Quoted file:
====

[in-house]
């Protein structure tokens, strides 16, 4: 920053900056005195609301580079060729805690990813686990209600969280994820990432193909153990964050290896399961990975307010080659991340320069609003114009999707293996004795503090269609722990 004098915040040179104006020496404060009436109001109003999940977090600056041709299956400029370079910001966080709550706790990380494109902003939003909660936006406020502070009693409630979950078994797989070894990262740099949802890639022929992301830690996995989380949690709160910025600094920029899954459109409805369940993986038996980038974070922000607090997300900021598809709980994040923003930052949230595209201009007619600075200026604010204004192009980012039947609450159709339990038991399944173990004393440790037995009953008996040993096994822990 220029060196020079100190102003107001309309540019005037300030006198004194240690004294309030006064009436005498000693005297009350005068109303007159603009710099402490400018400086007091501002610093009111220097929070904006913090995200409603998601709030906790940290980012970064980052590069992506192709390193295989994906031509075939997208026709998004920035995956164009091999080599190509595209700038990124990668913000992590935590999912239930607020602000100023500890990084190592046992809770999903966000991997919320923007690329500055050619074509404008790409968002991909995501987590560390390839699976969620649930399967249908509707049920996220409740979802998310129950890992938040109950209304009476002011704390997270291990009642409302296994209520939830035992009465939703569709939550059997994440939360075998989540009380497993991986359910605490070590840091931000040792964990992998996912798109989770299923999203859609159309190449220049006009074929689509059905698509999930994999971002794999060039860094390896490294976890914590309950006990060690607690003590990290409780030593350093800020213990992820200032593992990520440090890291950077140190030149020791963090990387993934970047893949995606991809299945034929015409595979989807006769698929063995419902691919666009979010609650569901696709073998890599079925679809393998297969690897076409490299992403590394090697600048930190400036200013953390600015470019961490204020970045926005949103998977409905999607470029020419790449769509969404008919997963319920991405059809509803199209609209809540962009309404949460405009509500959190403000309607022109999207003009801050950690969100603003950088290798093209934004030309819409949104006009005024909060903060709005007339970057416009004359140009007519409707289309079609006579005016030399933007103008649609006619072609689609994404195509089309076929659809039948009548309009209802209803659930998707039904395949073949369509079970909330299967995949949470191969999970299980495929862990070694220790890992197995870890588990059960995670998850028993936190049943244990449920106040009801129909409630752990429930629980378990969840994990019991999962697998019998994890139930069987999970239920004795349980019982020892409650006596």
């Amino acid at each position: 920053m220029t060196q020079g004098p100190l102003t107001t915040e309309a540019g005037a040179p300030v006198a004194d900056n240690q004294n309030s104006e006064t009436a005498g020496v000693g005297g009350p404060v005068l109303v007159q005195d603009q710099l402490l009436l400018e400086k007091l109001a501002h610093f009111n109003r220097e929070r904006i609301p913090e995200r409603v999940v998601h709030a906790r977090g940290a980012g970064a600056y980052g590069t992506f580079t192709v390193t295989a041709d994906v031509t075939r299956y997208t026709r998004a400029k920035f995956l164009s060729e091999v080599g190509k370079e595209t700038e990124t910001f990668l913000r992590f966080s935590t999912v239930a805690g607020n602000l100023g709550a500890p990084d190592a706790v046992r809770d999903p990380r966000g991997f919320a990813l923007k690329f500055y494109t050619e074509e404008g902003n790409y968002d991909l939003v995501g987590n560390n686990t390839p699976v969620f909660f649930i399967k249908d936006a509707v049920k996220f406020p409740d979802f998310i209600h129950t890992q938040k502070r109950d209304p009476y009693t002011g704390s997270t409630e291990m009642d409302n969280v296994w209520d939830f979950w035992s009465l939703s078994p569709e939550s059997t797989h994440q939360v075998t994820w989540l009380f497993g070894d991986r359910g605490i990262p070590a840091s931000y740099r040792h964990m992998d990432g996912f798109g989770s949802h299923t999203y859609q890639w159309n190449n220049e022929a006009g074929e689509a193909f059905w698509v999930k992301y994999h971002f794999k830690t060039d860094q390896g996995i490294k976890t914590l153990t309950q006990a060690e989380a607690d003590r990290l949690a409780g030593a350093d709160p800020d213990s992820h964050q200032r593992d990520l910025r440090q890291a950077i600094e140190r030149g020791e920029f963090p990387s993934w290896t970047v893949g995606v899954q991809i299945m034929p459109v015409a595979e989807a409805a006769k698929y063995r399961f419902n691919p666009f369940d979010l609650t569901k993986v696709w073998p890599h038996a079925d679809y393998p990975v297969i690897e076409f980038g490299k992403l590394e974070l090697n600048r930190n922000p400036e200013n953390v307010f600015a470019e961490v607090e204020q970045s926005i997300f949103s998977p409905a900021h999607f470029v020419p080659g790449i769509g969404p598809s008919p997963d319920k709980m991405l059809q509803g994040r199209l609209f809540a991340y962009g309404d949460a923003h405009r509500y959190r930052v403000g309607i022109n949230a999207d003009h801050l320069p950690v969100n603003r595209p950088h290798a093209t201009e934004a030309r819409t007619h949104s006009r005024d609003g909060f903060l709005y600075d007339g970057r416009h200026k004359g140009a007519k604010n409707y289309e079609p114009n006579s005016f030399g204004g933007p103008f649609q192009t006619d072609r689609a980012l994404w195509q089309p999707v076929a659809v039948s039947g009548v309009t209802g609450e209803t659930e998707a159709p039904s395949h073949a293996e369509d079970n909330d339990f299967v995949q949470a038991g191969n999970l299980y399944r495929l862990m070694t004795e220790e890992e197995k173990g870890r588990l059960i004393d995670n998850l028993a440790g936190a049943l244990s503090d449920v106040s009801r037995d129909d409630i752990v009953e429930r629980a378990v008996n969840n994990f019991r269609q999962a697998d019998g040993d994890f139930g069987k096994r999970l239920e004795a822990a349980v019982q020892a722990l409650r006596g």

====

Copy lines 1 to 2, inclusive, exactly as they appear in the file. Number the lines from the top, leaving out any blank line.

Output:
[in-house]
């Protein structure tokens, strides 16, 4: 920053900056005195609301580079060729805690990813686990209600969280994820990432193909153990964050290896399961990975307010080659991340320069609003114009999707293996004795503090269609722990 004098915040040179104006020496404060009436109001109003999940977090600056041709299956400029370079910001966080709550706790990380494109902003939003909660936006406020502070009693409630979950078994797989070894990262740099949802890639022929992301830690996995989380949690709160910025600094920029899954459109409805369940993986038996980038974070922000607090997300900021598809709980994040923003930052949230595209201009007619600075200026604010204004192009980012039947609450159709339990038991399944173990004393440790037995009953008996040993096994822990 220029060196020079100190102003107001309309540019005037300030006198004194240690004294309030006064009436005498000693005297009350005068109303007159603009710099402490400018400086007091501002610093009111220097929070904006913090995200409603998601709030906790940290980012970064980052590069992506192709390193295989994906031509075939997208026709998004920035995956164009091999080599190509595209700038990124990668913000992590935590999912239930607020602000100023500890990084190592046992809770999903966000991997919320923007690329500055050619074509404008790409968002991909995501987590560390390839699976969620649930399967249908509707049920996220409740979802998310129950890992938040109950209304009476002011704390997270291990009642409302296994209520939830035992009465939703569709939550059997994440939360075998989540009380497993991986359910605490070590840091931000040792964990992998996912798109989770299923999203859609159309190449220049006009074929689509059905698509999930994999971002794999060039860094390896490294976890914590309950006990060690607690003590990290409780030593350093800020213990992820200032593992990520440090890291950077140190030149020791963090990387993934970047893949995606991809299945034929015409595979989807006769698929063995419902691919666009979010609650569901696709073998890599079925679809393998297969690897076409490299992403590394090697600048930190400036200013953390600015470019961490204020970045926005949103998977409905999607470029020419790449769509969404008919997963319920991405059809509803199209609209809540962009309404949460405009509500959190403000309607022109999207003009801050950690969100603003950088290798093209934004030309819409949104006009005024909060903060709005007339970057416009004359140009007519409707289309079609006579005016030399933007103008649609006619072609689609994404195509089309076929659809039948009548309009209802209803659930998707039904395949073949369509079970909330299967995949949470191969999970299980495929862990070694220790890992197995870890588990059960995670998850028993936190049943244990449920106040009801129909409630752990429930629980378990969840994990019991999962697998019998994890139930069987999970239920004795349980019982020892409650006596």